Apr. 6, 2019

Oh, that naive Victoria mayor

Is it only one me or do others see the blatant hypocrisy being played out at our Universities and Municipal Councils?

Take the Victoria Times Colonist today with headlines concerning the mayor opposing fossil fuel subsidies and the students opposing investments the university has in fossils fuel companies.

If the Mayor is really serious she should stop all asphalt paving in her city. How about that your worship? Oh, and those buses that burn fossil fuels ? How about all those homes and businesses that use that dirty natural gas?

Meanwhile, your worship, you must not support electric vehicles either because they depend on cobalt, 70 per cent of which is mined in Africa where people are exploited and the mines do not follow responsible environmental procedures. And if you think hydro is environmentally responsible talk to the people up north who have thousands of acres of land in their area flooded and the steel transmission lines with all those wires which would hardly meet the standards of the mayor and the students.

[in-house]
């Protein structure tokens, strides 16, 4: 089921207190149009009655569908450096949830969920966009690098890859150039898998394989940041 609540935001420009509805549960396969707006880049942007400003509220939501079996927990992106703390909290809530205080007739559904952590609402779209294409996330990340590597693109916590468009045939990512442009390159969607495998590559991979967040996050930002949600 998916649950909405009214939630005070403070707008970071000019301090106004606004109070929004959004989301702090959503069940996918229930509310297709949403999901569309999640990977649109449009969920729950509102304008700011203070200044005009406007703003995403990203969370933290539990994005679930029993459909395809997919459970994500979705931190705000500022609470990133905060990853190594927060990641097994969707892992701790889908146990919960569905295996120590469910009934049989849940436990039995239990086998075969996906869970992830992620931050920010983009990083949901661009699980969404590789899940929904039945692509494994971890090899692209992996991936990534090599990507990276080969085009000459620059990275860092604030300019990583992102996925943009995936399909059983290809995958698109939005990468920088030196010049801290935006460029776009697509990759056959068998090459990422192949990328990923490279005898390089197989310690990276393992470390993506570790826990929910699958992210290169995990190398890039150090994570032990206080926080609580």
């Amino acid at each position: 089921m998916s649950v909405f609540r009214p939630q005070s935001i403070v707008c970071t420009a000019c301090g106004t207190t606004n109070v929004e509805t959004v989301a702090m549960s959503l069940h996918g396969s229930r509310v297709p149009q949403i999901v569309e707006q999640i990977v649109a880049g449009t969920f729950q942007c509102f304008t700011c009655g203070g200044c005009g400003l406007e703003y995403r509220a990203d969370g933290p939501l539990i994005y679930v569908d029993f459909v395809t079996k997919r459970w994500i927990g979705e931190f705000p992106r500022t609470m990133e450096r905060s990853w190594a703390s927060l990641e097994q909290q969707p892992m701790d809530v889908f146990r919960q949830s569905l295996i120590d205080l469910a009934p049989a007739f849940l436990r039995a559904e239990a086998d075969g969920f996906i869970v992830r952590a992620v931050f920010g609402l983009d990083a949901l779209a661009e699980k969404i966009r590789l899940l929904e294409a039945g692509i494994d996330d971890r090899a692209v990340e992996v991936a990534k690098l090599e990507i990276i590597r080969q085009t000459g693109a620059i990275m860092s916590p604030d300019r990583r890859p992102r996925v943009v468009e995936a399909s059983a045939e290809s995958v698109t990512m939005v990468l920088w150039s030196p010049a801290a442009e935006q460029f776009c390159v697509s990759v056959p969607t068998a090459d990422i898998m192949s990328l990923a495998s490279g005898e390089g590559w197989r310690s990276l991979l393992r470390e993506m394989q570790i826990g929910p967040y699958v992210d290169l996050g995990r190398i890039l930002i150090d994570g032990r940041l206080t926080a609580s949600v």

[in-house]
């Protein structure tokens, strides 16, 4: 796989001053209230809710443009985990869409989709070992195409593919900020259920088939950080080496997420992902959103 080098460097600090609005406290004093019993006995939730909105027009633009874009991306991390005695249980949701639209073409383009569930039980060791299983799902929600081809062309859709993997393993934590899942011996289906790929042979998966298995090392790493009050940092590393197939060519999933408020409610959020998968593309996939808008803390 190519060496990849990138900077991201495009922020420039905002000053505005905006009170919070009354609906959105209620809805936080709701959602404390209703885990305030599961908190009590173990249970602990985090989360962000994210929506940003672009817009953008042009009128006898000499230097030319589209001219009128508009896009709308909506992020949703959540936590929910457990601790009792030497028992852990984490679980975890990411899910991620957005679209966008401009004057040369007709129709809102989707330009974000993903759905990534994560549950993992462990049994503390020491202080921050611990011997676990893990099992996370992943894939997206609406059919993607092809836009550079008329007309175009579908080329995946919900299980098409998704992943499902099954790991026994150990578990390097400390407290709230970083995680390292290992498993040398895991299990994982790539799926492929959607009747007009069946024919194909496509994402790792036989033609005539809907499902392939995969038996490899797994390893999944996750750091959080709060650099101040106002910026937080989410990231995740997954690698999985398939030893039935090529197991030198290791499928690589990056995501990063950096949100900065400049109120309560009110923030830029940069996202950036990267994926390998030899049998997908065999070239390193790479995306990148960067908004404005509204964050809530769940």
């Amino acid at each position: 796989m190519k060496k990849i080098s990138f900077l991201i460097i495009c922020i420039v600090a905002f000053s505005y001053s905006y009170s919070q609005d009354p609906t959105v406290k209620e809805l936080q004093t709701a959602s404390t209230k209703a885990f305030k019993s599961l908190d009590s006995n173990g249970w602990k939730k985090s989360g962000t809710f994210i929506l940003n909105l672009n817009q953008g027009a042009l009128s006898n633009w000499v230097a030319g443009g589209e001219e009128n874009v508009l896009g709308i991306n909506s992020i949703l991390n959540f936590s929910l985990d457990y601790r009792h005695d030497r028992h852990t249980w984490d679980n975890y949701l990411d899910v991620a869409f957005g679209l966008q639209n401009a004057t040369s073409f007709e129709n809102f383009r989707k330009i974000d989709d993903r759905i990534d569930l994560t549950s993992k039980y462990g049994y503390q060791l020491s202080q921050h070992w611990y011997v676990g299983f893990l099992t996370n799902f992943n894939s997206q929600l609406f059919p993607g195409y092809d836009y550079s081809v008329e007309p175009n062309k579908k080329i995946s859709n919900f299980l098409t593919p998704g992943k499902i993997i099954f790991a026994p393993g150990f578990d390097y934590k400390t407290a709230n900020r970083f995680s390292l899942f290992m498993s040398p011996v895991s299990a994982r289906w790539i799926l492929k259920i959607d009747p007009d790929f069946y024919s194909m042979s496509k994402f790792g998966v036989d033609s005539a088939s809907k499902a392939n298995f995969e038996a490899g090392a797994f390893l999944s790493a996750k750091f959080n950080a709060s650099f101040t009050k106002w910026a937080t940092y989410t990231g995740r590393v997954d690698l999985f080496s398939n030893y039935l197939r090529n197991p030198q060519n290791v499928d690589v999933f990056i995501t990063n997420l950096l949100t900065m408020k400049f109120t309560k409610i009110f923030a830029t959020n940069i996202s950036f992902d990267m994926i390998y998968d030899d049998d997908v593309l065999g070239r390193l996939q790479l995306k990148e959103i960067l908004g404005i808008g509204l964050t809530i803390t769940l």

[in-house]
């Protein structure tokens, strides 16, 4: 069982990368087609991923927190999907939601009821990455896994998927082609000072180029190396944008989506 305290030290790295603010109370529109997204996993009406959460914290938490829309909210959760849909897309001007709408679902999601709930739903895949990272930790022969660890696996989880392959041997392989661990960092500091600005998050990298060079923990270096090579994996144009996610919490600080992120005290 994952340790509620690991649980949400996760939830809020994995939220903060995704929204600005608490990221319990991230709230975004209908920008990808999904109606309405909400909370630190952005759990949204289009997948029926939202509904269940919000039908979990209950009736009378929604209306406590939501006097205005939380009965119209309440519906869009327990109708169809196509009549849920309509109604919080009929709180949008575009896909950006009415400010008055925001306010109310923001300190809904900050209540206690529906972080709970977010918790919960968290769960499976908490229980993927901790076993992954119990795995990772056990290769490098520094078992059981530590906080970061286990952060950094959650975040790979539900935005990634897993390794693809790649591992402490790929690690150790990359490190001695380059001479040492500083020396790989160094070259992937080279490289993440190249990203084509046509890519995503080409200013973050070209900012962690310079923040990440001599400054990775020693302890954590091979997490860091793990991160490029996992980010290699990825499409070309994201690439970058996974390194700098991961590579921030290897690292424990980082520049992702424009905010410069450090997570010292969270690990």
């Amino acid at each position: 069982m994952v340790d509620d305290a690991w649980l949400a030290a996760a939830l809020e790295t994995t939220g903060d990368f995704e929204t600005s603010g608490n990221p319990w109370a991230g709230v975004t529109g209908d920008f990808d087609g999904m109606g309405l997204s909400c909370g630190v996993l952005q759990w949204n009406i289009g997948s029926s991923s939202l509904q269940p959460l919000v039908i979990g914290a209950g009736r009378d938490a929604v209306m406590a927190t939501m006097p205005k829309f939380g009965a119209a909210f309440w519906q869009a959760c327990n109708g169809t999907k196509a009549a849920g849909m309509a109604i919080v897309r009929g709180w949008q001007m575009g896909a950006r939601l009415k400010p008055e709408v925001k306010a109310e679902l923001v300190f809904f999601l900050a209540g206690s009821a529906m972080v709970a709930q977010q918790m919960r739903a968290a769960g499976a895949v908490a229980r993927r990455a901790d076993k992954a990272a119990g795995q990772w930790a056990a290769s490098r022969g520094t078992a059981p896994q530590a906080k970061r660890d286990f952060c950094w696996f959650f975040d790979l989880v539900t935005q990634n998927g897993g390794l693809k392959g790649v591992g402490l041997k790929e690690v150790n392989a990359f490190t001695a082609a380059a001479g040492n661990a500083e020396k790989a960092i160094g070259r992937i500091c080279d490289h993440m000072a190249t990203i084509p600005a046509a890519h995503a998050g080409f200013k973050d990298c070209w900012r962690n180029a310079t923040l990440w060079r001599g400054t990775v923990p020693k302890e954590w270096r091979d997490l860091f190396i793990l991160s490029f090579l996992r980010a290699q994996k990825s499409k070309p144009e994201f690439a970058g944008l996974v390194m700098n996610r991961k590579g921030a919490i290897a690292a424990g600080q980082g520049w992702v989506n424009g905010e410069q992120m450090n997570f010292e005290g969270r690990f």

I understand the students because many of them have been taught by people like the mayor. And we can hardly depend on the University since many there teach partial science often supporting the students hypocritical positions and failing to provide a balanced and comprehensive approach to our world. What student has been exposed to Johan Norberg’ book ‘ Progress ‘ in which we find :

"The death toll from great famines declined to 1.4 million during the 1990s. In the twenty-first century, thus far, the death toll is near 600,000 – just two per cent of what it was 100 years earlier, even though world population is four times bigger than it was then. These modern famines are the result of armed conflicts in countries such as Sudan, Somalia and the Democratic Republic of Congo."

Or That

"The proportion of the world population with access to an improved water source has increased from 52 to 91 per cent between 1980 and 2015. Since 1990, 2.6 billion people have gained access to an improved water source, which means that 285,000 more people got safe water every day for twenty-five years. Depending on how fast you read, another 300 to 900 people will have got access to safe water for the first time before you have reached the end of this chapter."

Without those fossil fuels most of this progress would be impossible.

Brian Peckford is a former Premier of Newfoundland and Labrador, now living in retirement in Nanaimo, B.C.